Western education is a ‘sin’ for Nigeria’s self-styled Taliban

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Nigeria’s ‘Taliban’ sect which staged a series of attacks in four states in the north of the country since Sunday, made its formal debut in 2004.

Before then elements of extremism started showing in pockets of neighbourhoods of Maidugiri, capital of Borno state in 2002.

In January 2004 a band of some 200 young Muslim extremists including women and children set up a camp at Kanamma village in north-eastern Yobe, adjacent to Maiduguri state on Nigeria’s border with Niger, which they named Afghanistan.

They named themselves Talibans, drawing inspiration from the Afghanistan group of the same same. But locals refer to them as “boko haram,” a hausa expression for Western education is a sin.

The Talibans’ current strength is not publicly known.

Their goal is to impose up a strict form of Sharia and set up a “pure islamic” state in the north of Nigeria.

In an interview with AFP in February 2005, one of the sect’s leaders, Aminu Tashen-Ilimi, said the group’s aim is to establish an Afghan Taliban-styled puritanical Islamic government through armed insurrection and cleanse the society of “immorality” and “infidelity”.

“This a fanatical organisation that is anti-government, anti-people. We don’t know what their aims are yet. We are out to identify and arrest their leaders and also destroy their enclaves wherever they are, wherever they may be seen,” said Nigeria’s national police chief Ogbonna Onovo.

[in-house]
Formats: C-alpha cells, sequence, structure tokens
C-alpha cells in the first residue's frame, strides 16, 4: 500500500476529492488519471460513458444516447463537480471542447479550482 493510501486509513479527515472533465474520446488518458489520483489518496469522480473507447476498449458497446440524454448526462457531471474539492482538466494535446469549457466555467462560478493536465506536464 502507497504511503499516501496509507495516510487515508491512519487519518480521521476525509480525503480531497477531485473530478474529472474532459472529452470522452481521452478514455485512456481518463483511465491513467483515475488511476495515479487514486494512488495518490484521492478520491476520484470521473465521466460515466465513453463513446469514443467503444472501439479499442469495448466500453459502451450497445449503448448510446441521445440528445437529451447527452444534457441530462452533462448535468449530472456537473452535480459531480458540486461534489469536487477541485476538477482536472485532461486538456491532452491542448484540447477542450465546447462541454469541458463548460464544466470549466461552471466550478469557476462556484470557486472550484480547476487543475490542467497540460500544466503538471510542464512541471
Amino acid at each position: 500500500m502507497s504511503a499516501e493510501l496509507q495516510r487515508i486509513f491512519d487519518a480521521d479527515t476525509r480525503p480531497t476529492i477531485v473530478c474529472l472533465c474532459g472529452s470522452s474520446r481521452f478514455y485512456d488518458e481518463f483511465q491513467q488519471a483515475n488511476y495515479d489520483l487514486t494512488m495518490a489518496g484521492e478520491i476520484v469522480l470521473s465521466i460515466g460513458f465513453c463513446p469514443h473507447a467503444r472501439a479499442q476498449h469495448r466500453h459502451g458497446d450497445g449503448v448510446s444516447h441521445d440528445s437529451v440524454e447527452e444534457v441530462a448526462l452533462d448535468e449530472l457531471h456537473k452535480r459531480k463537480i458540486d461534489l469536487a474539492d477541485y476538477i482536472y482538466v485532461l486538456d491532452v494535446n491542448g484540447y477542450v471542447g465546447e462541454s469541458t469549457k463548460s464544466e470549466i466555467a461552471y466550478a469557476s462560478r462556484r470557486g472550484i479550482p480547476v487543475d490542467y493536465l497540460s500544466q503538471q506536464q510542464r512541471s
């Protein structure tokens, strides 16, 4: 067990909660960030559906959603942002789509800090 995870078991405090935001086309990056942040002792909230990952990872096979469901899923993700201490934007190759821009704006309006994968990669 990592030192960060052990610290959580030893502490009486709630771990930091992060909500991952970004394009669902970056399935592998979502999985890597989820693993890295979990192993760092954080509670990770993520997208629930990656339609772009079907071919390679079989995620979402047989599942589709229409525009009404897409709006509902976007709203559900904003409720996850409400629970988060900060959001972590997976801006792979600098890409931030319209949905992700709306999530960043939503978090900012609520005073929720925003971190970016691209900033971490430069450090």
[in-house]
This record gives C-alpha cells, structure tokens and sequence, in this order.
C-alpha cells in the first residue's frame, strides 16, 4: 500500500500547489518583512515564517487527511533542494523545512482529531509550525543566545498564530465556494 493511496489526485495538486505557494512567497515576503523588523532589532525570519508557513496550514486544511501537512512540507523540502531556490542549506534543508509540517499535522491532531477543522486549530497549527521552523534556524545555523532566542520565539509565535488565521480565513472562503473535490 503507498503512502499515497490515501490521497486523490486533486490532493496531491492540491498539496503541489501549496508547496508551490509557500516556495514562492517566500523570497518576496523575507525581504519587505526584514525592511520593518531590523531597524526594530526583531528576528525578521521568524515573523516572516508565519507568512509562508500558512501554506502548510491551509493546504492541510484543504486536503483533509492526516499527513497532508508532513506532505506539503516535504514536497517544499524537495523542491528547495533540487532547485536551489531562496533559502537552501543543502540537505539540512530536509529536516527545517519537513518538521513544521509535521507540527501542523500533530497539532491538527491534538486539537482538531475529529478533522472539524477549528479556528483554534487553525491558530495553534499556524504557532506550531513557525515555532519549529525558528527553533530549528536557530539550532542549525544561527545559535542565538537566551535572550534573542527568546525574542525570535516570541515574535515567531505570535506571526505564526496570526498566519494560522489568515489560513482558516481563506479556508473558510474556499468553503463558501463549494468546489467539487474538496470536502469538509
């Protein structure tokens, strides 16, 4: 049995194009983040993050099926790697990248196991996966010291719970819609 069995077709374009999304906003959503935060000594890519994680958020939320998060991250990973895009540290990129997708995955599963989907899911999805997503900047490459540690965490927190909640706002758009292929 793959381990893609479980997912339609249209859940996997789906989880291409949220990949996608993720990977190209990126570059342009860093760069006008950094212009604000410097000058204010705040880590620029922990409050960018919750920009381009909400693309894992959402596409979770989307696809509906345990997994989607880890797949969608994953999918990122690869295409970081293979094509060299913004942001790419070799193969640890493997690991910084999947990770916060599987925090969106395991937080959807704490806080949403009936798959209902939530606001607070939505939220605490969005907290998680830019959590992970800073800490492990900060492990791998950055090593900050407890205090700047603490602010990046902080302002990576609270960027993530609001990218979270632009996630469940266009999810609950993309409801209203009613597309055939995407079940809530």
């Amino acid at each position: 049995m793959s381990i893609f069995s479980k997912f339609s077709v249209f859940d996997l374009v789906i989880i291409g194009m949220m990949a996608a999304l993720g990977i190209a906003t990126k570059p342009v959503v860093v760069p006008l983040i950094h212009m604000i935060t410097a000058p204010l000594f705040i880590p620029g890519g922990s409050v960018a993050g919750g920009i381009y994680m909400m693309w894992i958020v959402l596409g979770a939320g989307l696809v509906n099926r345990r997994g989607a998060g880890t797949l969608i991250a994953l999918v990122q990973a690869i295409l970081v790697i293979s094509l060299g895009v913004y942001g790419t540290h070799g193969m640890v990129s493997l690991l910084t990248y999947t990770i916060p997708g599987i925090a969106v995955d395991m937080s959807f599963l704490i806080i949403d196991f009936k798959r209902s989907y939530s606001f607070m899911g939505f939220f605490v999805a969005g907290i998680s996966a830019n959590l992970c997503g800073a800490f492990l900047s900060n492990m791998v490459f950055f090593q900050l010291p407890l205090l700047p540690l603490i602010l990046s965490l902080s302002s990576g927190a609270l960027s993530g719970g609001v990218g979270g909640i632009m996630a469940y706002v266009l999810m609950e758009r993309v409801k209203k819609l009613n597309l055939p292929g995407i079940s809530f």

The group regularly targets police stations in its attacks.

At its creation, the group briefly took control of Kanamma and raided several police stations but was bloodily dispersed by government troops after a two-day battle in which scores were killed, many were arrested while the rest went underground.

Eight months later, 60 survivors launched a guerrilla attack on a police stations in Borno’s Gwoza, on the Cameroon border, killing some police officers and residents before fleeing to the Mandara border mountains.

Since then the group has waged attacks on-and-off often with long breaks in between.

A two-day battle in 2005 left 28 “Taliban” dead and scores arrested.

Last week Friday the police in Maiduguri announced the arrest of nine members of the group at a training camp in Borno’s Bama town with 74 empty shells of home-made bombs and other bomb-making components.

The 60 casualties the Taliban suffered in the latest battles in Bauchi are the heaviest the movement has suffered since it started its sporadic uprising five years ago.

More than 200 of their ranks have been arrested since Sunday.

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